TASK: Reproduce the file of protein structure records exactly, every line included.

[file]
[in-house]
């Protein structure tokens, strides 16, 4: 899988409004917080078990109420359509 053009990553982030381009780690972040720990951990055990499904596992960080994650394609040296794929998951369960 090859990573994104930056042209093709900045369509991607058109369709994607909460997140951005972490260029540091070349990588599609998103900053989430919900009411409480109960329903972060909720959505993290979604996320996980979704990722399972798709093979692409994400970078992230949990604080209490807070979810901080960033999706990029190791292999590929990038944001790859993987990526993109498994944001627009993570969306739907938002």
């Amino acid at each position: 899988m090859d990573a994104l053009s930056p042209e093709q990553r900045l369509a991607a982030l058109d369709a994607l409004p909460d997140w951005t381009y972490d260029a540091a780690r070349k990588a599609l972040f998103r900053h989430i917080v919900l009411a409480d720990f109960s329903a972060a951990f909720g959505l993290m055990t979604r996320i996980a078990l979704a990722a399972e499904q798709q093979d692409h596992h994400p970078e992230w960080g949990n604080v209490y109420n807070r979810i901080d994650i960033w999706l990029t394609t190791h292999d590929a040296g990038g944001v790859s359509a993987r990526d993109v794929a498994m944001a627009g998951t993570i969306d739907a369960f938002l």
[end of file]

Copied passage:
[in-house]
């Protein structure tokens, strides 16, 4: 899988409004917080078990109420359509 053009990553982030381009780690972040720990951990055990499904596992960080994650394609040296794929998951369960 090859990573994104930056042209093709900045369509991607058109369709994607909460997140951005972490260029540091070349990588599609998103900053989430919900009411409480109960329903972060909720959505993290979604996320996980979704990722399972798709093979692409994400970078992230949990604080209490807070979810901080960033999706990029190791292999590929990038944001790859993987990526993109498994944001627009993570969306739907938002």
């Amino acid at each position: 899988m090859d990573a994104l053009s930056p042209e093709q990553r900045l369509a991607a982030l058109d369709a994607l409004p909460d997140w951005t381009y972490d260029a540091a780690r070349k990588a599609l972040f998103r900053h989430i917080v919900l009411a409480d720990f109960s329903a972060a951990f909720g959505l993290m055990t979604r996320i996980a078990l979704a990722a399972e499904q798709q093979d692409h596992h994400p970078e992230w960080g949990n604080v209490y109420n807070r979810i901080d994650i960033w999706l990029t394609t190791h292999d590929a040296g990038g944001v790859s359509a993987r990526d993109v794929a498994m944001a627009g998951t993570i969306d739907a369960f938002l």